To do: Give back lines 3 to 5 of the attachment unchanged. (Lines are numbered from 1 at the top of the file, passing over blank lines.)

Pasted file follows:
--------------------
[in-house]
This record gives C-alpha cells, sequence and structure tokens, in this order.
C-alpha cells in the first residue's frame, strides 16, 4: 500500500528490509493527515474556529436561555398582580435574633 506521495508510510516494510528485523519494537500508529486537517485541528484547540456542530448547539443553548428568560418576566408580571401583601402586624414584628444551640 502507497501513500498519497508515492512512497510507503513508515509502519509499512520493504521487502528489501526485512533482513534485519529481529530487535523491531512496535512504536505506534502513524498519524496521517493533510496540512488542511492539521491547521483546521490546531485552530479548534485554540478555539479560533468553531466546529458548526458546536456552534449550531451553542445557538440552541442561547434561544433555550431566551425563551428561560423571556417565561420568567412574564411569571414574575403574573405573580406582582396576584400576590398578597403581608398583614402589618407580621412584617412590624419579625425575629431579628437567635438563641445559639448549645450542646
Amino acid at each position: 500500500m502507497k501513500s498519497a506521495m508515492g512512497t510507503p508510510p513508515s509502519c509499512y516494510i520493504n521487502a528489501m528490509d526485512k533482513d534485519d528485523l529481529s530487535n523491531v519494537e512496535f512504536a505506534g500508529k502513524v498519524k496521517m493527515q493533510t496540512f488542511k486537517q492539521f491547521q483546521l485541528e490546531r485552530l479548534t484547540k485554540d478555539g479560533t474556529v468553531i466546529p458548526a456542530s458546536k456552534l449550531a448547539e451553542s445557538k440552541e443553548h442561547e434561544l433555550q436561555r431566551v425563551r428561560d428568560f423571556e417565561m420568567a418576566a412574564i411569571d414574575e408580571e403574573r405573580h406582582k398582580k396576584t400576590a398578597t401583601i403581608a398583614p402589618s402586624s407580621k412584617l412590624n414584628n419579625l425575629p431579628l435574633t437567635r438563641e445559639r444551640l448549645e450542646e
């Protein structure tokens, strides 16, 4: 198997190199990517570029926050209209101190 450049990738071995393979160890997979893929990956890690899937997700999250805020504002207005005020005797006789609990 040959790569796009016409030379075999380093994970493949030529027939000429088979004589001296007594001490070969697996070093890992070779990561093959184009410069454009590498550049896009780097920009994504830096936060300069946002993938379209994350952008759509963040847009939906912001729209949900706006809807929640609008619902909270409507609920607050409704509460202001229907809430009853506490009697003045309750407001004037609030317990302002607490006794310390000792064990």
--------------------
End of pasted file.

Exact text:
C-alpha cells in the first residue's frame, strides 16, 4: 500500500528490509493527515474556529436561555398582580435574633 506521495508510510516494510528485523519494537500508529486537517485541528484547540456542530448547539443553548428568560418576566408580571401583601402586624414584628444551640 502507497501513500498519497508515492512512497510507503513508515509502519509499512520493504521487502528489501526485512533482513534485519529481529530487535523491531512496535512504536505506534502513524498519524496521517493533510496540512488542511492539521491547521483546521490546531485552530479548534485554540478555539479560533468553531466546529458548526458546536456552534449550531451553542445557538440552541442561547434561544433555550431566551425563551428561560423571556417565561420568567412574564411569571414574575403574573405573580406582582396576584400576590398578597403581608398583614402589618407580621412584617412590624419579625425575629431579628437567635438563641445559639448549645450542646
Amino acid at each position: 500500500m502507497k501513500s498519497a506521495m508515492g512512497t510507503p508510510p513508515s509502519c509499512y516494510i520493504n521487502a528489501m528490509d526485512k533482513d534485519d528485523l529481529s530487535n523491531v519494537e512496535f512504536a505506534g500508529k502513524v498519524k496521517m493527515q493533510t496540512f488542511k486537517q492539521f491547521q483546521l485541528e490546531r485552530l479548534t484547540k485554540d478555539g479560533t474556529v468553531i466546529p458548526a456542530s458546536k456552534l449550531a448547539e451553542s445557538k440552541e443553548h442561547e434561544l433555550q436561555r431566551v425563551r428561560d428568560f423571556e417565561m420568567a418576566a412574564i411569571d414574575e408580571e403574573r405573580h406582582k398582580k396576584t400576590a398578597t401583601i403581608a398583614p402589618s402586624s407580621k412584617l412590624n414584628n419579625l425575629p431579628l435574633t437567635r438563641e445559639r444551640l448549645e450542646e
């Protein structure tokens, strides 16, 4: 198997190199990517570029926050209209101190 450049990738071995393979160890997979893929990956890690899937997700999250805020504002207005005020005797006789609990 040959790569796009016409030379075999380093994970493949030529027939000429088979004589001296007594001490070969697996070093890992070779990561093959184009410069454009590498550049896009780097920009994504830096936060300069946002993938379209994350952008759509963040847009939906912001729209949900706006809807929640609008619902909270409507609920607050409704509460202001229907809430009853506490009697003045309750407001004037609030317990302002607490006794310390000792064990």